Women diagnosed with invasive breast cancer are less likely to die of the disease if they regularly consume a vitamin and mineral tablet, compared with women who don't take supplements, scientists have found in one of the largest studies of its kind.
Questions regarding vitamin use have pervaded scientific research for decades: Do supplements protect health? Do they impart only minuscule effects? Can they cause harm?
Dr Sylvia Wassertheil-Smoller and colleagues at Albert Einstein College of Medicine in the Bronx analysed a colossal amount of statistical data to unearth their answer.
Studying the fates of older women participating in two massive studies - the Women's Health Initiative Clinical Trials and the Women's Health Initiative Observational Study - researchers uncovered a 30 per cent lower mortality rate among those who regularly consumed vitamin and mineral tablets. All told, 161,608 women participated in the research.
"Our results show that there was a protective effect," says Wassertheil-Smoller, a professor of epidemiology and population health.
"Almost all of these women took a multivitamin before they developed breast cancer," she adds.
"So it's not like we're saying that once you get breast cancer, you should take multivitamins."
Among participants, 7728 developed invasive breast cancer, defined as a tumour that invades surrounding tissue. Nearly 40 per cent of women diagnosed with invasive disease were vitamin takers, the study showed. Participants' ages ranged between 50 and 79.
Dr Janice Lu, director of medical oncology at Stony Brook University Hospital, who specialises in breast cancer, says the findings are intriguing because they echo results involving vitamin D research.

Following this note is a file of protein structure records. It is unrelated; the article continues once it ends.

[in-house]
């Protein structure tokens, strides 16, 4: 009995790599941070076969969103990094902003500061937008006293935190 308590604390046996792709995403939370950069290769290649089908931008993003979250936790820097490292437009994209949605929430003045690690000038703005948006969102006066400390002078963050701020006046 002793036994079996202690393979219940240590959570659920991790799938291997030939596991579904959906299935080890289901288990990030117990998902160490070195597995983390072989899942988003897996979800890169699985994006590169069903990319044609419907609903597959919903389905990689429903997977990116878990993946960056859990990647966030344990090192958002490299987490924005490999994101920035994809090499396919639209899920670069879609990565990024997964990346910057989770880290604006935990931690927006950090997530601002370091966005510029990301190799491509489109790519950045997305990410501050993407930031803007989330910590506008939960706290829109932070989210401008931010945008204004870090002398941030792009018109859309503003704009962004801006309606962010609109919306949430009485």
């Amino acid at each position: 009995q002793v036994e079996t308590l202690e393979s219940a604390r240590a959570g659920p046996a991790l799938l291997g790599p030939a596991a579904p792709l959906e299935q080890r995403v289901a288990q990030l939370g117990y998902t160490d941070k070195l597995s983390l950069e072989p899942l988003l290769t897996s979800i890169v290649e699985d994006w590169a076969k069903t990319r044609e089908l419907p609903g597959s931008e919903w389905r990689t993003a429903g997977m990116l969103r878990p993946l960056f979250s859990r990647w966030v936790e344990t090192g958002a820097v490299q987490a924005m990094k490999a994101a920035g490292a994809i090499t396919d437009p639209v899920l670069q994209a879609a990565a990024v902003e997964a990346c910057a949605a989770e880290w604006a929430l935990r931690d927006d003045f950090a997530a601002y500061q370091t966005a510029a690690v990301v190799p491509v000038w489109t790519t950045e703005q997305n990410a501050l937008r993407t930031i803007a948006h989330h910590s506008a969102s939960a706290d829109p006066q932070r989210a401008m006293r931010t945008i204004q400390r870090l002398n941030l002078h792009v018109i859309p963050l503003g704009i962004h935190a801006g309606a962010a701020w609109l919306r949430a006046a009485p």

"This is very similar to a report on vitamin D, which was found to lower the risk of (a breast cancer) recurrence," Lu says.
"We always tell our patients to maintain their vitamin D level and when it's low, we tell them they have to bring it up."
Yet, even in the face of an apparent protective effect, no one fully understands how vitamin D guards against recurrence, Lu said.
Similar unknowns pervade Wassertheil-Smoller's study, which is published in the current issue of Breast Cancer Research and Treatment. Her analysis was not a clinical trial, but an epidemiological investigation. Clinical results are needed to qualify as proof. Further, there was no specific vitamin formulation that women took.
Last year, older men who received vitamins in a large study - a clinical trial - experienced an eight per cent lower rate of most forms of cancer. Participants took Pfizer's Centrum Silver or a lookalike placebo. Curiously, there was no reduction in prostate cancer, the most common malignancy in older men.
The new women's results also fly in the face of the Iowa Women's study, which two years ago found that older women who took a daily vitamin supplement had an increased risk of dying of cardiovascular disease and cancer.
"Our study was different," Wassertheil-Smoller says.
"The Iowa study was about all cancer incidences in generally healthy women. This is about women who already have breast cancer."